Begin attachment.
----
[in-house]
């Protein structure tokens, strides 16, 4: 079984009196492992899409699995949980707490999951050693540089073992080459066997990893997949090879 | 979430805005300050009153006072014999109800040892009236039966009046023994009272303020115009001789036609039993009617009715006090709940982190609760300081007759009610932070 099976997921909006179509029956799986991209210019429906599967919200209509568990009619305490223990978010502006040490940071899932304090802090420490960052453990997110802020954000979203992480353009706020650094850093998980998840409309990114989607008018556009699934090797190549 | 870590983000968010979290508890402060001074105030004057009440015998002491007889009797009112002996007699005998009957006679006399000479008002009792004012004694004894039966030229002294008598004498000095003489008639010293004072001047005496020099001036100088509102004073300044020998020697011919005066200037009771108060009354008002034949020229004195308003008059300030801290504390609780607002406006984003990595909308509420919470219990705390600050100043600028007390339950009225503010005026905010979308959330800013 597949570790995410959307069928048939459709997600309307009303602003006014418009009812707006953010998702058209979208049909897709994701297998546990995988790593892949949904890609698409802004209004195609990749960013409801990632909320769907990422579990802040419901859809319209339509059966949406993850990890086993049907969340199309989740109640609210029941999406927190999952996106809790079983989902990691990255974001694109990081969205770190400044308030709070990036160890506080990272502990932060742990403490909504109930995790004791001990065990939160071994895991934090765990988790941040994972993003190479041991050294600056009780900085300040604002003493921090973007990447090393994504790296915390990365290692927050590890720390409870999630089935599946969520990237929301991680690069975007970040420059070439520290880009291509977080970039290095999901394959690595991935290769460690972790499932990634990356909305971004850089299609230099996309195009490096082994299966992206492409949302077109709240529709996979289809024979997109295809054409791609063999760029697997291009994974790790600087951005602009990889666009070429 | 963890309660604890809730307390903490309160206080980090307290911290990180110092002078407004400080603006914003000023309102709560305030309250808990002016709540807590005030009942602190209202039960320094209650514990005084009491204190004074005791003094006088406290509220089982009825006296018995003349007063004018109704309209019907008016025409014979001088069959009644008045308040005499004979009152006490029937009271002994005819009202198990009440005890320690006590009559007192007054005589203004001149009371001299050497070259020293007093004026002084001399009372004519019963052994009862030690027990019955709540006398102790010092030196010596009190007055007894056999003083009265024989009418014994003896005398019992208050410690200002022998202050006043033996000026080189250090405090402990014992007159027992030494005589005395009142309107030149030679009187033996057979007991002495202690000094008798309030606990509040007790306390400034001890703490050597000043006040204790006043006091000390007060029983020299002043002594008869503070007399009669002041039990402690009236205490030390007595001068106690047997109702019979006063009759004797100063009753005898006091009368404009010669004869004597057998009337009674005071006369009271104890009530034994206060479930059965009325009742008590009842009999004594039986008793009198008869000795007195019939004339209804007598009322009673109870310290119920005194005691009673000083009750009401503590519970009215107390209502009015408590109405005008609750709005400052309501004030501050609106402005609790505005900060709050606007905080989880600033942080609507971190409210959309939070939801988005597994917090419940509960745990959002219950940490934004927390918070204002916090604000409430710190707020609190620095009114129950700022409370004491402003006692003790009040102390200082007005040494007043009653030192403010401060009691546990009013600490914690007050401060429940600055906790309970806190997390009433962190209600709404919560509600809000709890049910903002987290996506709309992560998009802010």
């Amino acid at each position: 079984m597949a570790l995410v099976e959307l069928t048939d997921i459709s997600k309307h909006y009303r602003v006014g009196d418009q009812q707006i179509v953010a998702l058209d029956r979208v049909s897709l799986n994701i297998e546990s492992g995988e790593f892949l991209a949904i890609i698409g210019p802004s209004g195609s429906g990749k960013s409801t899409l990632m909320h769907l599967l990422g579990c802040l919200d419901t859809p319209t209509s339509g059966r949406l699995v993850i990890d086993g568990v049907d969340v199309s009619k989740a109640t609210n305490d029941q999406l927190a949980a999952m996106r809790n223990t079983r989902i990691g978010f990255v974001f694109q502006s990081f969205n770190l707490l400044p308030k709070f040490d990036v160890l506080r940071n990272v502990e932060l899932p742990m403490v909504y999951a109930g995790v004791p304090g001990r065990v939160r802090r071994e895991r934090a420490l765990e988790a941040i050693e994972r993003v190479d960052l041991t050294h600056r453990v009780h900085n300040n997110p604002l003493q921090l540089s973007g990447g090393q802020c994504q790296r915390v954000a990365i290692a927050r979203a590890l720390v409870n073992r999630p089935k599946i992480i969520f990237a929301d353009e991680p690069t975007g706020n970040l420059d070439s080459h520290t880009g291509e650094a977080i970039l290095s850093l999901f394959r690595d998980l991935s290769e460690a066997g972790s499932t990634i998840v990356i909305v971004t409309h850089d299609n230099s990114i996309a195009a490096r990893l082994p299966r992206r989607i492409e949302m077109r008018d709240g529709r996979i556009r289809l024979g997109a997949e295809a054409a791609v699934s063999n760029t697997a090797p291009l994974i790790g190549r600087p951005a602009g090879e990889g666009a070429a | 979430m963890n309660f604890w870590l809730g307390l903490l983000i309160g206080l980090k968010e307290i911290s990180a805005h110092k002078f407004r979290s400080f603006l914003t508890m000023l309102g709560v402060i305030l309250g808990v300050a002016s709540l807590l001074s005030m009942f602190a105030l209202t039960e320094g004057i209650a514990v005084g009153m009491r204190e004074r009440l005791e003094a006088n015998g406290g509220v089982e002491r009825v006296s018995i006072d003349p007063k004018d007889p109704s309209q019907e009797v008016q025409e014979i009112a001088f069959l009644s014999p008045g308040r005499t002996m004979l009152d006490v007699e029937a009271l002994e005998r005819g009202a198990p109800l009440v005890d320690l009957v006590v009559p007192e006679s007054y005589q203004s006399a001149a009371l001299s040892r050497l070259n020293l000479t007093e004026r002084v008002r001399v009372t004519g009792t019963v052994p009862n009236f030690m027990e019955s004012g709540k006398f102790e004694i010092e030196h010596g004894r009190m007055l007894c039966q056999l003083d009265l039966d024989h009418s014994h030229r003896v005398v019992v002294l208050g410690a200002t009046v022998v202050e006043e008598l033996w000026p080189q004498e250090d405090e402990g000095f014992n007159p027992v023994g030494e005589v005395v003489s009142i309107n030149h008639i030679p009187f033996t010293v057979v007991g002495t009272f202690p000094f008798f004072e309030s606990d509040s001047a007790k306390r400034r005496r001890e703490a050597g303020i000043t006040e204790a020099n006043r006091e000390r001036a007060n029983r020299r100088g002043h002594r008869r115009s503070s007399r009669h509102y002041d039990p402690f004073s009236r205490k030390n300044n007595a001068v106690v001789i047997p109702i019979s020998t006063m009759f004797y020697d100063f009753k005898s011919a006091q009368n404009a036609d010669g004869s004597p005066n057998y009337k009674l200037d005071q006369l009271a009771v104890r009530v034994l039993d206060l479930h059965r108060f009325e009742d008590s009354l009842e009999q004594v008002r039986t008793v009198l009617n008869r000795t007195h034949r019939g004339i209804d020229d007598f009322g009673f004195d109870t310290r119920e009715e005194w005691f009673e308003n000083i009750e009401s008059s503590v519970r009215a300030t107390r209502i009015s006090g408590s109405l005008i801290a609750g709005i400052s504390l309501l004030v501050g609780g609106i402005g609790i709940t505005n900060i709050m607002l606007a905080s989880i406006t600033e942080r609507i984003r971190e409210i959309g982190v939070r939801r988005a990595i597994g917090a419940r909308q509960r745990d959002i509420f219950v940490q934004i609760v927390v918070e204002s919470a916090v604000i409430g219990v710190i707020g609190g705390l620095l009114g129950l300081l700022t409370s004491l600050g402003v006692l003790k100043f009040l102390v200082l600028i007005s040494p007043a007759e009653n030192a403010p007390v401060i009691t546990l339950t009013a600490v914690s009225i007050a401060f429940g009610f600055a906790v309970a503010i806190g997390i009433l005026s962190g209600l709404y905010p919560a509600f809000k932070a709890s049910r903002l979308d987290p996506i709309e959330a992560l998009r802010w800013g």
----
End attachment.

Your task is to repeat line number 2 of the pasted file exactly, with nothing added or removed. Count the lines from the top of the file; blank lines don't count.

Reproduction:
């Protein structure tokens, strides 16, 4: 079984009196492992899409699995949980707490999951050693540089073992080459066997990893997949090879 | 979430805005300050009153006072014999109800040892009236039966009046023994009272303020115009001789036609039993009617009715006090709940982190609760300081007759009610932070 099976997921909006179509029956799986991209210019429906599967919200209509568990009619305490223990978010502006040490940071899932304090802090420490960052453990997110802020954000979203992480353009706020650094850093998980998840409309990114989607008018556009699934090797190549 | 870590983000968010979290508890402060001074105030004057009440015998002491007889009797009112002996007699005998009957006679006399000479008002009792004012004694004894039966030229002294008598004498000095003489008639010293004072001047005496020099001036100088509102004073300044020998020697011919005066200037009771108060009354008002034949020229004195308003008059300030801290504390609780607002406006984003990595909308509420919470219990705390600050100043600028007390339950009225503010005026905010979308959330800013 597949570790995410959307069928048939459709997600309307009303602003006014418009009812707006953010998702058209979208049909897709994701297998546990995988790593892949949904890609698409802004209004195609990749960013409801990632909320769907990422579990802040419901859809319209339509059966949406993850990890086993049907969340199309989740109640609210029941999406927190999952996106809790079983989902990691990255974001694109990081969205770190400044308030709070990036160890506080990272502990932060742990403490909504109930995790004791001990065990939160071994895991934090765990988790941040994972993003190479041991050294600056009780900085300040604002003493921090973007990447090393994504790296915390990365290692927050590890720390409870999630089935599946969520990237929301991680690069975007970040420059070439520290880009291509977080970039290095999901394959690595991935290769460690972790499932990634990356909305971004850089299609230099996309195009490096082994299966992206492409949302077109709240529709996979289809024979997109295809054409791609063999760029697997291009994974790790600087951005602009990889666009070429 | 963890309660604890809730307390903490309160206080980090307290911290990180110092002078407004400080603006914003000023309102709560305030309250808990002016709540807590005030009942602190209202039960320094209650514990005084009491204190004074005791003094006088406290509220089982009825006296018995003349007063004018109704309209019907008016025409014979001088069959009644008045308040005499004979009152006490029937009271002994005819009202198990009440005890320690006590009559007192007054005589203004001149009371001299050497070259020293007093004026002084001399009372004519019963052994009862030690027990019955709540006398102790010092030196010596009190007055007894056999003083009265024989009418014994003896005398019992208050410690200002022998202050006043033996000026080189250090405090402990014992007159027992030494005589005395009142309107030149030679009187033996057979007991002495202690000094008798309030606990509040007790306390400034001890703490050597000043006040204790006043006091000390007060029983020299002043002594008869503070007399009669002041039990402690009236205490030390007595001068106690047997109702019979006063009759004797100063009753005898006091009368404009010669004869004597057998009337009674005071006369009271104890009530034994206060479930059965009325009742008590009842009999004594039986008793009198008869000795007195019939004339209804007598009322009673109870310290119920005194005691009673000083009750009401503590519970009215107390209502009015408590109405005008609750709005400052309501004030501050609106402005609790505005900060709050606007905080989880600033942080609507971190409210959309939070939801988005597994917090419940509960745990959002219950940490934004927390918070204002916090604000409430710190707020609190620095009114129950700022409370004491402003006692003790009040102390200082007005040494007043009653030192403010401060009691546990009013600490914690007050401060429940600055906790309970806190997390009433962190209600709404919560509600809000709890049910903002987290996506709309992560998009802010």